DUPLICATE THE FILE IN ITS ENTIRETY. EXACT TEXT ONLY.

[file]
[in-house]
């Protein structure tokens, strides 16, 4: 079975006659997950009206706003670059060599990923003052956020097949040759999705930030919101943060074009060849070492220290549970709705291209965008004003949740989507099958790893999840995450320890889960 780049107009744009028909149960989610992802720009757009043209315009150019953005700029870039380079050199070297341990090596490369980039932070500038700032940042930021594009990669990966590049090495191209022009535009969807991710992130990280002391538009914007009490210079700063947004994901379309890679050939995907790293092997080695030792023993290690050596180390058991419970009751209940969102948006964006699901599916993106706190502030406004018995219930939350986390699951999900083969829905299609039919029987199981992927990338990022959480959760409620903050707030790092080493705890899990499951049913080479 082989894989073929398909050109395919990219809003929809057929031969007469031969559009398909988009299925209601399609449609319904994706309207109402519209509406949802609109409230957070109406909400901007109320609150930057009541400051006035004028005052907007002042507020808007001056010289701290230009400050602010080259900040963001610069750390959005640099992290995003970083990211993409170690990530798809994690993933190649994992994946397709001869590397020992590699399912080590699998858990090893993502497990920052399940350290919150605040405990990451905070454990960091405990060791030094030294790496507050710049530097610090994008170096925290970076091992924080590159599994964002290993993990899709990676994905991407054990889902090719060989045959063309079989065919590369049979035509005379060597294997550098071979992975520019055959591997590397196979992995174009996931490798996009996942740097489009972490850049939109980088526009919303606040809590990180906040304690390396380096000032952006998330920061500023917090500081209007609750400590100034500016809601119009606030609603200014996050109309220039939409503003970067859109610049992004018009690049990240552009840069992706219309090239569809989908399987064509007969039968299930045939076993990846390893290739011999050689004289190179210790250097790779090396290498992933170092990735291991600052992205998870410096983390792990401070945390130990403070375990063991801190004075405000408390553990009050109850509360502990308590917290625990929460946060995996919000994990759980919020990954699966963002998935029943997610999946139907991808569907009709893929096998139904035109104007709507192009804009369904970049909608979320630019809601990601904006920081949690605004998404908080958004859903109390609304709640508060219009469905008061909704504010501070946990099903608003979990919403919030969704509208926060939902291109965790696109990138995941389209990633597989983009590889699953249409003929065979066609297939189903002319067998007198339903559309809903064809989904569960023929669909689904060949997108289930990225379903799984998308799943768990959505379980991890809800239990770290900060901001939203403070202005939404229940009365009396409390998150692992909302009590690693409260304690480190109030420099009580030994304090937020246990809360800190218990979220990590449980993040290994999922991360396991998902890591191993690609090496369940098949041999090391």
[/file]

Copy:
[in-house]
């Protein structure tokens, strides 16, 4: 079975006659997950009206706003670059060599990923003052956020097949040759999705930030919101943060074009060849070492220290549970709705291209965008004003949740989507099958790893999840995450320890889960 780049107009744009028909149960989610992802720009757009043209315009150019953005700029870039380079050199070297341990090596490369980039932070500038700032940042930021594009990669990966590049090495191209022009535009969807991710992130990280002391538009914007009490210079700063947004994901379309890679050939995907790293092997080695030792023993290690050596180390058991419970009751209940969102948006964006699901599916993106706190502030406004018995219930939350986390699951999900083969829905299609039919029987199981992927990338990022959480959760409620903050707030790092080493705890899990499951049913080479 082989894989073929398909050109395919990219809003929809057929031969007469031969559009398909988009299925209601399609449609319904994706309207109402519209509406949802609109409230957070109406909400901007109320609150930057009541400051006035004028005052907007002042507020808007001056010289701290230009400050602010080259900040963001610069750390959005640099992290995003970083990211993409170690990530798809994690993933190649994992994946397709001869590397020992590699399912080590699998858990090893993502497990920052399940350290919150605040405990990451905070454990960091405990060791030094030294790496507050710049530097610090994008170096925290970076091992924080590159599994964002290993993990899709990676994905991407054990889902090719060989045959063309079989065919590369049979035509005379060597294997550098071979992975520019055959591997590397196979992995174009996931490798996009996942740097489009972490850049939109980088526009919303606040809590990180906040304690390396380096000032952006998330920061500023917090500081209007609750400590100034500016809601119009606030609603200014996050109309220039939409503003970067859109610049992004018009690049990240552009840069992706219309090239569809989908399987064509007969039968299930045939076993990846390893290739011999050689004289190179210790250097790779090396290498992933170092990735291991600052992205998870410096983390792990401070945390130990403070375990063991801190004075405000408390553990009050109850509360502990308590917290625990929460946060995996919000994990759980919020990954699966963002998935029943997610999946139907991808569907009709893929096998139904035109104007709507192009804009369904970049909608979320630019809601990601904006920081949690605004998404908080958004859903109390609304709640508060219009469905008061909704504010501070946990099903608003979990919403919030969704509208926060939902291109965790696109990138995941389209990633597989983009590889699953249409003929065979066609297939189903002319067998007198339903559309809903064809989904569960023929669909689904060949997108289930990225379903799984998308799943768990959505379980991890809800239990770290900060901001939203403070202005939404229940009365009396409390998150692992909302009590690693409260304690480190109030420099009580030994304090937020246990809360800190218990979220990590449980993040290994999922991360396991998902890591191993690609090496369940098949041999090391």